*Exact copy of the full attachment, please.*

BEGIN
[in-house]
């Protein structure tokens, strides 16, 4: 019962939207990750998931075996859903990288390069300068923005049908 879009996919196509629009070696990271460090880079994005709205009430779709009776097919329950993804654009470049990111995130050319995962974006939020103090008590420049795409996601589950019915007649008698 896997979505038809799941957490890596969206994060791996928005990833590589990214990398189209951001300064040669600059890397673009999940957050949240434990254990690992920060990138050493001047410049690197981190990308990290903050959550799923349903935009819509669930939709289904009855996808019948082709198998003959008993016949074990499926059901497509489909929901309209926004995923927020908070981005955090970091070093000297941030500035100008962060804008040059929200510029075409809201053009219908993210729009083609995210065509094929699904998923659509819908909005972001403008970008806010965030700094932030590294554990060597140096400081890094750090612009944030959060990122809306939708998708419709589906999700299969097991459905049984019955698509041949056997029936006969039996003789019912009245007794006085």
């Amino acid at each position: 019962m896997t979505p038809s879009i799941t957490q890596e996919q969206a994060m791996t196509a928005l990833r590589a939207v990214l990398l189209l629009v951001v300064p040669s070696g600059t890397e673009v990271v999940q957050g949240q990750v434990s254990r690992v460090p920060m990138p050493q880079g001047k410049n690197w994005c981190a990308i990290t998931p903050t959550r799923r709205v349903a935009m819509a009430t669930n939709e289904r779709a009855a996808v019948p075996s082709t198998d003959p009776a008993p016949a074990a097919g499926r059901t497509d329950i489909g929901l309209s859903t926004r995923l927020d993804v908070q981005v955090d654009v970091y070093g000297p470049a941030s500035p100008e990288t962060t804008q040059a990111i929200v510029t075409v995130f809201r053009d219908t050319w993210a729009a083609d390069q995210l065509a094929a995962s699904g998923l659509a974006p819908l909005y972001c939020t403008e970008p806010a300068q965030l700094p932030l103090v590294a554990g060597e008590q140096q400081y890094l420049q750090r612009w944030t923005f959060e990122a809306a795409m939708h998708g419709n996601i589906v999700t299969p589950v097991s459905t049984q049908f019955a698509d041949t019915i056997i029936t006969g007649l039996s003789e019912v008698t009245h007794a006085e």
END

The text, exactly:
[in-house]
């Protein structure tokens, strides 16, 4: 019962939207990750998931075996859903990288390069300068923005049908 879009996919196509629009070696990271460090880079994005709205009430779709009776097919329950993804654009470049990111995130050319995962974006939020103090008590420049795409996601589950019915007649008698 896997979505038809799941957490890596969206994060791996928005990833590589990214990398189209951001300064040669600059890397673009999940957050949240434990254990690992920060990138050493001047410049690197981190990308990290903050959550799923349903935009819509669930939709289904009855996808019948082709198998003959008993016949074990499926059901497509489909929901309209926004995923927020908070981005955090970091070093000297941030500035100008962060804008040059929200510029075409809201053009219908993210729009083609995210065509094929699904998923659509819908909005972001403008970008806010965030700094932030590294554990060597140096400081890094750090612009944030959060990122809306939708998708419709589906999700299969097991459905049984019955698509041949056997029936006969039996003789019912009245007794006085």
């Amino acid at each position: 019962m896997t979505p038809s879009i799941t957490q890596e996919q969206a994060m791996t196509a928005l990833r590589a939207v990214l990398l189209l629009v951001v300064p040669s070696g600059t890397e673009v990271v999940q957050g949240q990750v434990s254990r690992v460090p920060m990138p050493q880079g001047k410049n690197w994005c981190a990308i990290t998931p903050t959550r799923r709205v349903a935009m819509a009430t669930n939709e289904r779709a009855a996808v019948p075996s082709t198998d003959p009776a008993p016949a074990a097919g499926r059901t497509d329950i489909g929901l309209s859903t926004r995923l927020d993804v908070q981005v955090d654009v970091y070093g000297p470049a941030s500035p100008e990288t962060t804008q040059a990111i929200v510029t075409v995130f809201r053009d219908t050319w993210a729009a083609d390069q995210l065509a094929a995962s699904g998923l659509a974006p819908l909005y972001c939020t403008e970008p806010a300068q965030l700094p932030l103090v590294a554990g060597e008590q140096q400081y890094l420049q750090r612009w944030t923005f959060e990122a809306a795409m939708h998708g419709n996601i589906v999700t299969p589950v097991s459905t049984q049908f019955a698509d041949t019915i056997i029936t006969g007649l039996s003789e019912v008698t009245h007794a006085e």